Thunderbolt logo

Nervous Brickdown

Breakout is a rarity in gaming. It’s a title that, despite being over three decades old, requires no improvements. The concept is easy to grasp: you bounce a ball off of a controllable paddle and use it to break as many onscreen blocks as possible. Oh sure, you can make the game run faster, include different kinds of blocks, or add all kinds of special effects. It doesn‘t matter how you dress it up, though. Regardless of any tweaks and alterations, the fundamental gameplay remains completely unaltered; it is still the paddle, the ball, and blocks. That’s all you really need. It’s simple, fun, and addictive.

screenshot

Making it interesting, on the other hand, is something else entirely. How do you sell a thirty year old concept to a new generation of gamers? Especially an audience who expect far more from their games than what a Breakout clone can offer. It’s all about presentation and style. Make them think they’re playing something different by hiding the basics behind a lot of pretty graphics and what will hopefully pass as creative design. In that sense, Nervous Brickdown is a success; it takes an old idea and adds a few new twists to the formula. You won’t notice it initially. The first ten levels are nothing more than a blatant, brightly-colored throwback to the original. Everything’s glowing neon, the blocks are shiny, and the generic techno music blares out of the speakers. The controls are equally impressive; the stylus provides enough precision to keep up with any frantic or jerky movements. Compared to Break ‘Em All and the other Breakout clones on the DS, this is one of the most engaging versions of the original game.

The nostalgia fades quickly, though. After you’ve finished off that first set of stages, you’ll be whisked away to a giant notebook. Rather than having a paddle already on the screen, you’ve got to draw and shape one with your stylus. Instead of smashing bricks into smithereens, you’ve got to push away stickers, erase spreading inkblots, and eventually reveal a child’s scribbled drawing underneath all the mess. Another series of levels forces you into a shooting mini-game in which you bounce the ball against your ship while dodging enemy fire, complete with your own screen-filling laser cannon. Another has you manning a submarine, launching your torpedo-balls at floating islands, and catching any innocent bystanders that happen to fall into the water. Not to mention the boss battles, which range from a giant frowning emoticon, a couple of psychotic sock puppets, and a UFO shaped like Darth Vader’s helmet. The varied and clever level designs are more than enough to distract you from the fact that you’re still playing a retro title.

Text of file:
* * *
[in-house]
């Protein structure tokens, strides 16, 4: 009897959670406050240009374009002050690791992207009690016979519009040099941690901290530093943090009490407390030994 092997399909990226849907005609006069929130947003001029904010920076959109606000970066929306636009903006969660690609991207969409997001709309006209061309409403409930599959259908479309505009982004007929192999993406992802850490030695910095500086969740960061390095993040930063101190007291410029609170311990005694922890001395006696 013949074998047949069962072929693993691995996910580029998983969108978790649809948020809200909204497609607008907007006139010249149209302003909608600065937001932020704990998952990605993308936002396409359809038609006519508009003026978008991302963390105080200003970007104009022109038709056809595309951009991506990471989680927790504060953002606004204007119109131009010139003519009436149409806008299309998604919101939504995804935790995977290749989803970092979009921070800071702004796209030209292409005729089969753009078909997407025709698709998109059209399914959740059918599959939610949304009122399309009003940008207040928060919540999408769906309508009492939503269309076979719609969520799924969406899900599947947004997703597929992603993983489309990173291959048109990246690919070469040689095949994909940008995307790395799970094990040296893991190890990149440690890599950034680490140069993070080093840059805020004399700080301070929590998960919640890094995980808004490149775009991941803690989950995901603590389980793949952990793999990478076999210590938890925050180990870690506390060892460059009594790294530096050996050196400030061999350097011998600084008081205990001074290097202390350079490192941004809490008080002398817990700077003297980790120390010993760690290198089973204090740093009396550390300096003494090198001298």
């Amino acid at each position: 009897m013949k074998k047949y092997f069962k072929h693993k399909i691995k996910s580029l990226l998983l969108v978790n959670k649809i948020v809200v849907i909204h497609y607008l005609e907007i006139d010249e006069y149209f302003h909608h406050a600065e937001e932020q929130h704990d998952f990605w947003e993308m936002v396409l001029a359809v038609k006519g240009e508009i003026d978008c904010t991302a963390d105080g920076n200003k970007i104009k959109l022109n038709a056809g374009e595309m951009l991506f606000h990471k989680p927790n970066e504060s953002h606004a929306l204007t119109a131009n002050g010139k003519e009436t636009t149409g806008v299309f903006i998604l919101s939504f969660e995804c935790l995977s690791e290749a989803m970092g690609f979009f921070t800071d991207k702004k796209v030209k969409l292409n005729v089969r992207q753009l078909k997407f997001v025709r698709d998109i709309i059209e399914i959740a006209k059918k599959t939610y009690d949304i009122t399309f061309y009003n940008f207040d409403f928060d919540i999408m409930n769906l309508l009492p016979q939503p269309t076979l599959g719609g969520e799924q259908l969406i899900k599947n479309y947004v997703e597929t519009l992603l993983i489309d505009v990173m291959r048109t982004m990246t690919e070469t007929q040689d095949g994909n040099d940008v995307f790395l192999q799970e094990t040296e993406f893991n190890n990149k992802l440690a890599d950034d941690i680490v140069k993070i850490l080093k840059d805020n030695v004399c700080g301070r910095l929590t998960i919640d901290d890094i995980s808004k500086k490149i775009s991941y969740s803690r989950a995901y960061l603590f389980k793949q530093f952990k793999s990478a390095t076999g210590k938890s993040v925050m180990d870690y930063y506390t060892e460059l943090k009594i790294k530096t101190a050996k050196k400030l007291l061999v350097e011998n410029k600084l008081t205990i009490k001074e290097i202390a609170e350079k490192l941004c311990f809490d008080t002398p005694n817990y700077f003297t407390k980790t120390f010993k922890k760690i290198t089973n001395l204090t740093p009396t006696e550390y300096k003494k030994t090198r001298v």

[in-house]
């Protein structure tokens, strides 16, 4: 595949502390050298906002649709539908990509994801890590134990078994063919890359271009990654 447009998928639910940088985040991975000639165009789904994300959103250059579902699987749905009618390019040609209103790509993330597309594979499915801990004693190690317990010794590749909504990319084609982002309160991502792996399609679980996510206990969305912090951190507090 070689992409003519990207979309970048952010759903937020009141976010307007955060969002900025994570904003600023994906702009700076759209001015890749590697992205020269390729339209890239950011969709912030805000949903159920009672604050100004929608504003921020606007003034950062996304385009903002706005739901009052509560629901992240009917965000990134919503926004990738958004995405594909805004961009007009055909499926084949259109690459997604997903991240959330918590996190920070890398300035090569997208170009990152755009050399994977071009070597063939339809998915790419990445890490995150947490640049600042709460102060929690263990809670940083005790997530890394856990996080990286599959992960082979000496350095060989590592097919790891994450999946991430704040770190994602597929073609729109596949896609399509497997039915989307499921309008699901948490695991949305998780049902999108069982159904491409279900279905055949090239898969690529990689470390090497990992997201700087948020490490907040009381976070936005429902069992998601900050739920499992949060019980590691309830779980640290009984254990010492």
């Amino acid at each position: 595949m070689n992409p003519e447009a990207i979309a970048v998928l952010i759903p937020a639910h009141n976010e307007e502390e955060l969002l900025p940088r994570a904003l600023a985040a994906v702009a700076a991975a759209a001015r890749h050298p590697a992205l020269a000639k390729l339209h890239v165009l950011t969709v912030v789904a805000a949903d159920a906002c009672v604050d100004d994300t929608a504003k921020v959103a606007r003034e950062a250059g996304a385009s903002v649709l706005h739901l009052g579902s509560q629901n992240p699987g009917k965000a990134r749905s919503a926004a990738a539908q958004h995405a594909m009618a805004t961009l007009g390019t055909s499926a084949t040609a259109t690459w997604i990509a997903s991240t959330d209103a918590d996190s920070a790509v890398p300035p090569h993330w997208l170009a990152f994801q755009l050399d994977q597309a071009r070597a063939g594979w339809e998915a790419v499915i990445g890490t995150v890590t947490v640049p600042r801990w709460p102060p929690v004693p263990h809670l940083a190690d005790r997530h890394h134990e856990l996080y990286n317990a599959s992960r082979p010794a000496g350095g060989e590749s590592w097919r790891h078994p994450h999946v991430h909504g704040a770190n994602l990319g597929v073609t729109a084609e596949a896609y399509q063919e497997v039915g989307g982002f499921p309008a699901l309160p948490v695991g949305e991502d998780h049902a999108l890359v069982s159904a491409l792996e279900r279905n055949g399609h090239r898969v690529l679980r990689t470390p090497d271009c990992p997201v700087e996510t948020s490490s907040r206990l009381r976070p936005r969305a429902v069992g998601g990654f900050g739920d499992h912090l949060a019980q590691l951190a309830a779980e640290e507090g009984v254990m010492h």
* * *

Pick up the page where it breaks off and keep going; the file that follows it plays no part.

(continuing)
screenshot

The game gets tripped up by its own complexities, however. For every great level, there’s a crappy one to balance things out. Take the ghost-themed stages. You bounce the ball up a vertically-scrolling shaft, dodging walls and tapping any blocks that impede your progress. It’s a brilliant twist on the Progressive Mode from the original Super Breakout. But then the ghosts and the see-through blocks start popping up. The only way to get rid of them is by blowing on the Touch Screen. While it makes use of the DS’s features, the concept is gimmicky and awkward. When you’re trying to smash through a screen full of bricks and obstacles, the last thing you want to do is take your eyes off of it and temporarily lose control of the paddle. That goes double for the miniature golf stages, which force you to frequently blow onto the screen to activate the little windmills to uncover the hole in one. Even the retro-style stages fall prey to this; you’ve got to manage one or more Breakout games on the Touch Screen while playing a basic platformer on the top screen. It’s distracting, and it makes the stages needlessly tedious to complete.

If you’re patient enough, you might win something. Getting high scores in each level nets you medals, which leads to the unlocking of the sound test and music tracks. It’d have been more interesting if there were secret bonus stages or more modes, but at least you’ll be given something for your efforts. You won’t have to go at it alone, either. Nervous Brickdown supports a single-card multiplayer mode. While the co-op feature lets you and a friend tackle a level together, you can also compete by seeing who can survive the longest with differently colored paddles and balls. There’s nothing mind-blowing about it, but at least it’s accessible for anyone who might be curious enough to play.

screenshot

That goes for you, too. If you’re looking for something easy to pick up and play, you might want to check this out. It takes the tried and true Breakout idea and tries to make it into something fresh and new. To its credit, it pulls it off pretty well. There are a great variety of stages, both in terms of sheer amount and designs. Vertical shooters, inkblots, miniature golf, boss stages…it’s much more appealing than similar games on the DS. There are plenty of clever twists applied to the old formula; sometimes you’ll forget you’re playing something decades old. Unfortunately, the game occasionally sacrifices substance for style. Some of the best stages in the game are ruined by gimmicks and poorly implemented ideas. It doesn’t make Nervous Brickdown a poor title, but it drags it down from being a truly great Breakout adaptation. Sometimes simplicity is a good thing.

7 out of 10

The author of this fine article

is a Senior Staff Writer at Thunderbolt, having joined in February 2005.

Gentle persuasion

You should like us on Facebook.